What are Embryonic Stem Cells?

Embryonic Stem (ES) cells are derived from the Inner Cell Mass (ICM) or Epiblast of early embryos while they are little more than a ball of cells. The ICM is what gives rise to the actual embryo, while the trophectoderm (TE) cells become extra-embryonic tissues such as the placenta. In this article, unless otherwise stated, “ES cell” refers to embryonic stem cells derived from mice. ES cells were first isolated and cultured in the early 1980s.

What defines ES cells?

In culture ES cells can be identified through:

• Their immortality over many cell cycles.

• Their developmental potential:

o Their ability to fuse with a genetically distinct embryo to produce fertile chimeric offspring. (Note that this has yet to be demonstrated for primates and for ethical reasons this has not been attempted with human ES cells).

o Their ability to form teratomas consisting of cell types from all three germ layers (endoderm, mesoderm and ectoderm) when injected into adult tissues.

• The culture conditions required to maintain the population.

• The morphology of the cells.

• The transcriptional profile of the cells, measured using microarrays.

• The epigenetic profile of the cells.

Totipotency and pluripotency

A fertilised egg has the potential to form all of the cell types in an entire embryo – it is referred to as being totipotent. As this cell and its daughter cells divide their fate becomes increasingly restricted. The cells of the ICM can form any cell type from the embryo, but not of extra-embryonic tissues – they are referred to as being pluripotent. Because ES cells are derived from ICM cells they retain the characteristic of being pluripotent.

ES cells are also immortal – they can divide indefinitely in vitro, provided that they are supplied with the necessary growth factors. One reason that they can do this is because they express telomerase, an enzyme which repairs the telomeres at the end of chromosomes. Without telomerase, cells can only divide a fixed number of times before they become senescent and die. This is known as the Hayflick limit.

So ES cells are both pluripotent and immortal, but that does not mean that you can’t have one without the other. Cell lines have been derived from mice that are immortal, but nullipotent (they cannot give rise to any other cell types).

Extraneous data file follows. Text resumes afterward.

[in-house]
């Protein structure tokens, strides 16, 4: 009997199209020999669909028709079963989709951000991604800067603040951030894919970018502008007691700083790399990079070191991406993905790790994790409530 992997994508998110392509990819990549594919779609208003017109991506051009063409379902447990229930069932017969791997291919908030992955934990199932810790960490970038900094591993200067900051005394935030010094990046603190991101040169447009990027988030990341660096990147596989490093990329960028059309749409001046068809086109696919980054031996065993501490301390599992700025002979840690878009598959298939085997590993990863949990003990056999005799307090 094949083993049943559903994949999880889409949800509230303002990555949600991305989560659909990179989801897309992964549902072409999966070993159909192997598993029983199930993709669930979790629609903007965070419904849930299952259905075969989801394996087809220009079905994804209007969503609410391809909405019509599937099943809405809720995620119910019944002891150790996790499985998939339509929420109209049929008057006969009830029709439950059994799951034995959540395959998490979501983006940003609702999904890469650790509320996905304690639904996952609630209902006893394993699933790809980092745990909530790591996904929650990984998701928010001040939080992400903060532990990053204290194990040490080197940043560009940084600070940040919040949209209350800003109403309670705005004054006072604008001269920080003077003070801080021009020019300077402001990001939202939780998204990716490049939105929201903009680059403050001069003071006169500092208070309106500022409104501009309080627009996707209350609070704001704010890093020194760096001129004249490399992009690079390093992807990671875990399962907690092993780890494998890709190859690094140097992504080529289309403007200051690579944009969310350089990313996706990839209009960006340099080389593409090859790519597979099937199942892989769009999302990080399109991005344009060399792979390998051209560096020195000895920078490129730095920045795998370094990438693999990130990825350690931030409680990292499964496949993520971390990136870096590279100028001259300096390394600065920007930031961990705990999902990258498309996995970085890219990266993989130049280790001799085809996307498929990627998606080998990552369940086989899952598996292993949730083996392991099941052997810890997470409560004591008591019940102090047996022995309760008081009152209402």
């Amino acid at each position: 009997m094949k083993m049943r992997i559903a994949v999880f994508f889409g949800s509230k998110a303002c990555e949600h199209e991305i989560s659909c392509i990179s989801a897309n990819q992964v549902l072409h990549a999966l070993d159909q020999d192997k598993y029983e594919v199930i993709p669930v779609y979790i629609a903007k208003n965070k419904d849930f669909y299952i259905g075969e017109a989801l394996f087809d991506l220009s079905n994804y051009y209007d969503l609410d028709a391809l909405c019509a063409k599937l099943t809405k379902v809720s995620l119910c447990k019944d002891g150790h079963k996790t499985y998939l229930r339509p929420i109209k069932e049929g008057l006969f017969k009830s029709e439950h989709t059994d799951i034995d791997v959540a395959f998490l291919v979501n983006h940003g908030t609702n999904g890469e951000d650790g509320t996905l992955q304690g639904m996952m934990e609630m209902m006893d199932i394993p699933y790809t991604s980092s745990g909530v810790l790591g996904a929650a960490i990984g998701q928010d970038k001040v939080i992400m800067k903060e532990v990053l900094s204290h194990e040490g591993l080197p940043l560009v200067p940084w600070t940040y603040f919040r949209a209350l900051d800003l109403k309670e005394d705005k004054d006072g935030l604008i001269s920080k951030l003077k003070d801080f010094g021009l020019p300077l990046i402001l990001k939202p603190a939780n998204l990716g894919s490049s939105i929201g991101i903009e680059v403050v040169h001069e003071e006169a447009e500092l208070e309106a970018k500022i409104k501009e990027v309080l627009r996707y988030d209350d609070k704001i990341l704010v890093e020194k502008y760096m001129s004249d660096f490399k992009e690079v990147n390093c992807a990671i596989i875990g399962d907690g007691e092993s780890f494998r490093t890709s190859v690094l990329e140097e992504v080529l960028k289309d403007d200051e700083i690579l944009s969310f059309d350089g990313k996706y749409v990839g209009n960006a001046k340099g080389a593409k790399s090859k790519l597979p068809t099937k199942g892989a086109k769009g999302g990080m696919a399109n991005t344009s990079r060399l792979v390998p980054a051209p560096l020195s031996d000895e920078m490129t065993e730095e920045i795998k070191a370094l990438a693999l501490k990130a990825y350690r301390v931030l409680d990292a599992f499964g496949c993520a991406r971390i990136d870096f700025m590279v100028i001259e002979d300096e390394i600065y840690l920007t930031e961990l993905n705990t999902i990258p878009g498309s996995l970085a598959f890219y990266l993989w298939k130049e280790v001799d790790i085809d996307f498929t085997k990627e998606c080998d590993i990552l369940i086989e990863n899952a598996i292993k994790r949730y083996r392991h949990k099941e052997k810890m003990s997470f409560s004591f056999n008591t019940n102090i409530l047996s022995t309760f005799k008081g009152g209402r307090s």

Table of Potencies

Immortality and cancer

In evolutionary terms, why is immortality a property of stem cells, but not normal somatic cells? One reason is so that tissues can grow and regenerate in a controlled way, for example the multipotent intestinal crypt stem cells divide to produce new cells to replace those lost from the microvilli structures. Another important reason is to prevent cancers. The Hayflick limit can be thought of as a self-destruct button for cells, preventing those that are likely to acquire mutations (for example skin cells exposed to UV) from surviving long enough to become cancerous.

Heterogeneity of derived cell lines

As the embryo develops, the cells of the ICM show increasing restriction of fate. They transition from being able to give rise to any cell type to being able to produce progressively fewer. Adult stem cells are generally limited to producing cells of a particular tissue. Stem cell lines derived from different developmental stages of mouse embryos appear to mimic these transitional states. For example mouse ES cells and mouse Epiblast Stem cells (EpiSCs) require different culture factors in vitro and show different pluripotency markers. This is important because it suggests that ES cells are not just an in vitro construct, but correspond to a real embryonic cell identity. It also means that an ES cell is not just a single cell type, but a continuum of states.

There are some transcription factors, such as OCT4/POU5F1, NANOG and SOX2, which act to maintain pluripotency in all these cell types.

hES cells and their correspondence to mES cells